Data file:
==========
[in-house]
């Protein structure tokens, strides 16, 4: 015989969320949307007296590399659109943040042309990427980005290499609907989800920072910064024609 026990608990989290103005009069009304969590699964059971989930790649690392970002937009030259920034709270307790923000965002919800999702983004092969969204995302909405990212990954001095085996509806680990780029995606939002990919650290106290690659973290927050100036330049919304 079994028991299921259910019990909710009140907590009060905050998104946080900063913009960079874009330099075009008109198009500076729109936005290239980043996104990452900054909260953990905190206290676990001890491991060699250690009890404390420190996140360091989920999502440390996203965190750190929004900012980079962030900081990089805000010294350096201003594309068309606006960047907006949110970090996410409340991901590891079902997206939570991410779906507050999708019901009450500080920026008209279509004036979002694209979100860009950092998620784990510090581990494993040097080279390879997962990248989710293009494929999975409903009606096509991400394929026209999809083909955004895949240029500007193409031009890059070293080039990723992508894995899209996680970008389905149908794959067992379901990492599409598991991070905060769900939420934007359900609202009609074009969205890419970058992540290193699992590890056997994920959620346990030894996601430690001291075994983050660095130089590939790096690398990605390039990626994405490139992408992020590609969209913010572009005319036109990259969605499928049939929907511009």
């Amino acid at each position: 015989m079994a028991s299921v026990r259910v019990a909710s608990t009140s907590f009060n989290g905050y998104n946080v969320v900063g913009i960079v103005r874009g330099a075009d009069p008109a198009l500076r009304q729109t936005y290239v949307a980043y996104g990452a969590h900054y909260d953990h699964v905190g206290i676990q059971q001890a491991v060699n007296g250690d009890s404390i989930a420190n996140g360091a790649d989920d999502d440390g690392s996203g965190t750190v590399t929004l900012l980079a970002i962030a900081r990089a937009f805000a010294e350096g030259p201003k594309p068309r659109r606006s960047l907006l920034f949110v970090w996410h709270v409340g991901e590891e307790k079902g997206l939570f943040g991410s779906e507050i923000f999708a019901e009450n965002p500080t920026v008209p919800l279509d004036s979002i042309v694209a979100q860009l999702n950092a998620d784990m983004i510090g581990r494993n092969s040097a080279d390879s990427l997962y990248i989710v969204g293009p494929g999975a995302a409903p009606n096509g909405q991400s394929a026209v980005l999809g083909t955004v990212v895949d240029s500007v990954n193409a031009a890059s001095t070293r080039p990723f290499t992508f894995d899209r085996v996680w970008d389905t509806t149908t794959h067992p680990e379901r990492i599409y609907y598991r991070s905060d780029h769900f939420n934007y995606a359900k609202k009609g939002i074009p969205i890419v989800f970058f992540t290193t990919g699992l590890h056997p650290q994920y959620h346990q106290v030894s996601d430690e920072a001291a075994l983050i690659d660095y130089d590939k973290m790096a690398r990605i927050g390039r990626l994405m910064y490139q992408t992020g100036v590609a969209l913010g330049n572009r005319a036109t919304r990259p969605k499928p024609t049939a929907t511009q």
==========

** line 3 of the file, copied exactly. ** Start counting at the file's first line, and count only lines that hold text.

């Amino acid at each position: 015989m079994a028991s299921v026990r259910v019990a909710s608990t009140s907590f009060n989290g905050y998104n946080v969320v900063g913009i960079v103005r874009g330099a075009d009069p008109a198009l500076r009304q729109t936005y290239v949307a980043y996104g990452a969590h900054y909260d953990h699964v905190g206290i676990q059971q001890a491991v060699n007296g250690d009890s404390i989930a420190n996140g360091a790649d989920d999502d440390g690392s996203g965190t750190v590399t929004l900012l980079a970002i962030a900081r990089a937009f805000a010294e350096g030259p201003k594309p068309r659109r606006s960047l907006l920034f949110v970090w996410h709270v409340g991901e590891e307790k079902g997206l939570f943040g991410s779906e507050i923000f999708a019901e009450n965002p500080t920026v008209p919800l279509d004036s979002i042309v694209a979100q860009l999702n950092a998620d784990m983004i510090g581990r494993n092969s040097a080279d390879s990427l997962y990248i989710v969204g293009p494929g999975a995302a409903p009606n096509g909405q991400s394929a026209v980005l999809g083909t955004v990212v895949d240029s500007v990954n193409a031009a890059s001095t070293r080039p990723f290499t992508f894995d899209r085996v996680w970008d389905t509806t149908t794959h067992p680990e379901r990492i599409y609907y598991r991070s905060d780029h769900f939420n934007y995606a359900k609202k009609g939002i074009p969205i890419v989800f970058f992540t290193t990919g699992l590890h056997p650290q994920y959620h346990q106290v030894s996601d430690e920072a001291a075994l983050i690659d660095y130089d590939k973290m790096a690398r990605i927050g390039r990626l994405m910064y490139q992408t992020g100036v590609a969209l913010g330049n572009r005319a036109t919304r990259p969605k499928p024609t049939a929907t511009q």